Iguodala is a very smart player. He can shoot the three, drive to the rim and throw down a monstrous dunk, but more importantly he can be the most important defender the Warriors have.
In the past three years, Andre Iguodala has had one huge task to accomplish in the Finals with all others paling in comparison. That task: Shutting down the greatest player that plays today, Cleveland Cavaliers forward LeBron James.
When the Warriors captured their first title in 40 years in 2015, Iguodala won Finals MVP because he came into the starting lineup and not only scored, he shut down James.
In that 2015 series when James was guarded by Iguodala, he shot just 33 percent from the field. In addition, Iguodala contested 85 percent of James shots and when he was contesting James, the King shot 11-46 to accumulate a percentage of 24 from the field.
In 2016, James was too unstoppable for even Iguodala to do more than hinder his amazing stats which finished at 29.7 points per game, 11.3 rebounds and 8.9 assists. To quote Rihanna “the King is the King.”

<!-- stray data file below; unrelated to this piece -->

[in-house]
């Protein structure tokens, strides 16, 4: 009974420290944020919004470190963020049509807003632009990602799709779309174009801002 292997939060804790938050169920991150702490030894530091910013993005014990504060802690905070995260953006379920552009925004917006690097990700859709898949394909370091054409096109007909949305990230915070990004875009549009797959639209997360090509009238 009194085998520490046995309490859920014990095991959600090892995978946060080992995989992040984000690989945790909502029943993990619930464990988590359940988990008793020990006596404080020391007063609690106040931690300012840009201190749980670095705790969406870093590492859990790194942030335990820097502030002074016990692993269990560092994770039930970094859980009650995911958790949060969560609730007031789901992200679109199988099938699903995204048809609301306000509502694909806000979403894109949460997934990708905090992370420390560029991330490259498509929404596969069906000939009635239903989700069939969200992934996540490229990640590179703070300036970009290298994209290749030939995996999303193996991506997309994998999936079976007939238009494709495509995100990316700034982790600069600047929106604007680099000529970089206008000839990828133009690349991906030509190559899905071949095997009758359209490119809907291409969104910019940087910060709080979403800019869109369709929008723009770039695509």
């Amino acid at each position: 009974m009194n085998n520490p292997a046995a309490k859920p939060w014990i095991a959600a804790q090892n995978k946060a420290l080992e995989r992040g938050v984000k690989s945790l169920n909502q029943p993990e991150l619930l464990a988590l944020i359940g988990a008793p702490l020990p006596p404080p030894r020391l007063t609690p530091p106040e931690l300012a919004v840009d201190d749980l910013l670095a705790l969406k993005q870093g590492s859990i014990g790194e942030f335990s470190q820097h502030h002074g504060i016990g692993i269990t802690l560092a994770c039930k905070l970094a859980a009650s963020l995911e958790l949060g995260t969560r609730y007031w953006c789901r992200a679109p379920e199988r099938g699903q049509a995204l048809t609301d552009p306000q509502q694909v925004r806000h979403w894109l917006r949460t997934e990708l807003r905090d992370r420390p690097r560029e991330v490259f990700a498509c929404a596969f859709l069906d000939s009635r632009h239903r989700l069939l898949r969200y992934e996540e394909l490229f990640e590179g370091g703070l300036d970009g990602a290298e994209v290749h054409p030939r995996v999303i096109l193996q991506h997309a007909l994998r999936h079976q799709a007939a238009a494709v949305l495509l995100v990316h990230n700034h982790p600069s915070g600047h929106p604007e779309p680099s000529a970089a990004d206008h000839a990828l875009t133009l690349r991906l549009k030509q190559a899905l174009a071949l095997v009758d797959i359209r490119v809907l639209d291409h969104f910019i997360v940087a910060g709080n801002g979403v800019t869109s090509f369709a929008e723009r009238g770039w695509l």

Okay, we get that. James is in the conversation of the greatest player to ever play basketball. No player is going to be able to completely stop him. But Iguodala does as well as anybody in the league.
Last night, LeBron James had pretty great stats but he didn’t have a great game. He finished with 28 points, 15 rebounds and 8 assists but it didn’t matter. He turned the ball over seven times. Seven. That’s three more than the Warriors entire team.
Iguodala looked so comfortable guarding James last night. He is so well-versed in what the King is going to do when he starts to isolate. James will back down until he gets at the rim and either throw up a tough-contested layup or try to make some amazing pass that leads to an open shot. Iguodala knows this.
For the Warriors to be able to contend with LeBron James for the next five years, they will need a defender like Iguodala who can make James work as hard as he possibly can for every single basket.
Shaun Livingston is a 6’7” backup point guard and a key member of the Warriors second unit. Livingston has the size and strength to back down any other backup point guard and shoot a fadeaway jump shot right over the top of whoever is defending him.
He doesn’t just shoot those shots, he makes them. He shot 54.9 percent from the field this year and with his height plays good, physical defense. He is a smart player and he has been a clear key to the Warriors success coming off the bench in the past three seasons.